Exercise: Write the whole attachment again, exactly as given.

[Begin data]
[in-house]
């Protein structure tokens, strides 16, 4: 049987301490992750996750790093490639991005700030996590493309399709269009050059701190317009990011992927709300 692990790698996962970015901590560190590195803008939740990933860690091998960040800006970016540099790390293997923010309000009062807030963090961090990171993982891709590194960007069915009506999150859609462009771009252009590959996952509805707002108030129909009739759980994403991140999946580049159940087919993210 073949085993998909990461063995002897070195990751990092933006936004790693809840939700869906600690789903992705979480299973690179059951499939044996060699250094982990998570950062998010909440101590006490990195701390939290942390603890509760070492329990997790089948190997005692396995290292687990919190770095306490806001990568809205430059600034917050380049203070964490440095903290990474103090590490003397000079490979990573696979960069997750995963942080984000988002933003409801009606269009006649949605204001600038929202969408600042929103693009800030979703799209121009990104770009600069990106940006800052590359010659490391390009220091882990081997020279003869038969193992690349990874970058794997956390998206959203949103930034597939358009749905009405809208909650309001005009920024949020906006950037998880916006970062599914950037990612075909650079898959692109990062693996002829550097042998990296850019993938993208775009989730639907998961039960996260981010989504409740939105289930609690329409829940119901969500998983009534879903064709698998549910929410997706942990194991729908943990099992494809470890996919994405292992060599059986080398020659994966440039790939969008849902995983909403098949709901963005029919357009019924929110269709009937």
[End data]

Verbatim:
[in-house]
């Protein structure tokens, strides 16, 4: 049987301490992750996750790093490639991005700030996590493309399709269009050059701190317009990011992927709300 692990790698996962970015901590560190590195803008939740990933860690091998960040800006970016540099790390293997923010309000009062807030963090961090990171993982891709590194960007069915009506999150859609462009771009252009590959996952509805707002108030129909009739759980994403991140999946580049159940087919993210 073949085993998909990461063995002897070195990751990092933006936004790693809840939700869906600690789903992705979480299973690179059951499939044996060699250094982990998570950062998010909440101590006490990195701390939290942390603890509760070492329990997790089948190997005692396995290292687990919190770095306490806001990568809205430059600034917050380049203070964490440095903290990474103090590490003397000079490979990573696979960069997750995963942080984000988002933003409801009606269009006649949605204001600038929202969408600042929103693009800030979703799209121009990104770009600069990106940006800052590359010659490391390009220091882990081997020279003869038969193992690349990874970058794997956390998206959203949103930034597939358009749905009405809208909650309001005009920024949020906006950037998880916006970062599914950037990612075909650079898959692109990062693996002829550097042998990296850019993938993208775009989730639907998961039960996260981010989504409740939105289930609690329409829940119901969500998983009534879903064709698998549910929410997706942990194991729908943990099992494809470890996919994405292992060599059986080398020659994966440039790939969008849902995983909403098949709901963005029919357009019924929110269709009937």